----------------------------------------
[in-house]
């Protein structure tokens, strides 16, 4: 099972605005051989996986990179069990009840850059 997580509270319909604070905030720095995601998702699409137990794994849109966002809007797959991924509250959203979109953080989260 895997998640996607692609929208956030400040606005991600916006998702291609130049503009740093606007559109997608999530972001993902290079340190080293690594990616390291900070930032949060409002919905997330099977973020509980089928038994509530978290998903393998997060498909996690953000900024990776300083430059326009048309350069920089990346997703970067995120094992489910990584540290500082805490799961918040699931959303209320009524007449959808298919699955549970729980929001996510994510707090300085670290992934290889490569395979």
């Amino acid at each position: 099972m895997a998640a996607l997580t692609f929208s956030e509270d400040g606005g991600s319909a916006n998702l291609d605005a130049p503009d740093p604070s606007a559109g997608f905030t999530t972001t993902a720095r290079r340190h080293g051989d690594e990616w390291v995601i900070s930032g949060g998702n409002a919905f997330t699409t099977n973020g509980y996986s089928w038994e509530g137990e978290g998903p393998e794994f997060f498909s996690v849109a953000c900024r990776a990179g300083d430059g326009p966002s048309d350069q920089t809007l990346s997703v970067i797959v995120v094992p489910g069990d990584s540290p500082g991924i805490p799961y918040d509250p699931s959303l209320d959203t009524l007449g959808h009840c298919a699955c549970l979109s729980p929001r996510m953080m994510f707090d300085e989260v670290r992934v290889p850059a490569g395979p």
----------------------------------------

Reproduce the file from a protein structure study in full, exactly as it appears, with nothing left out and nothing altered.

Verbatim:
[in-house]
């Protein structure tokens, strides 16, 4: 099972605005051989996986990179069990009840850059 997580509270319909604070905030720095995601998702699409137990794994849109966002809007797959991924509250959203979109953080989260 895997998640996607692609929208956030400040606005991600916006998702291609130049503009740093606007559109997608999530972001993902290079340190080293690594990616390291900070930032949060409002919905997330099977973020509980089928038994509530978290998903393998997060498909996690953000900024990776300083430059326009048309350069920089990346997703970067995120094992489910990584540290500082805490799961918040699931959303209320009524007449959808298919699955549970729980929001996510994510707090300085670290992934290889490569395979």
């Amino acid at each position: 099972m895997a998640a996607l997580t692609f929208s956030e509270d400040g606005g991600s319909a916006n998702l291609d605005a130049p503009d740093p604070s606007a559109g997608f905030t999530t972001t993902a720095r290079r340190h080293g051989d690594e990616w390291v995601i900070s930032g949060g998702n409002a919905f997330t699409t099977n973020g509980y996986s089928w038994e509530g137990e978290g998903p393998e794994f997060f498909s996690v849109a953000c900024r990776a990179g300083d430059g326009p966002s048309d350069q920089t809007l990346s997703v970067i797959v995120v094992p489910g069990d990584s540290p500082g991924i805490p799961y918040d509250p699931s959303l209320d959203t009524l007449g959808h009840c298919a699955c549970l979109s729980p929001r996510m953080m994510f707090d300085e989260v670290r992934v290889p850059a490569g395979p």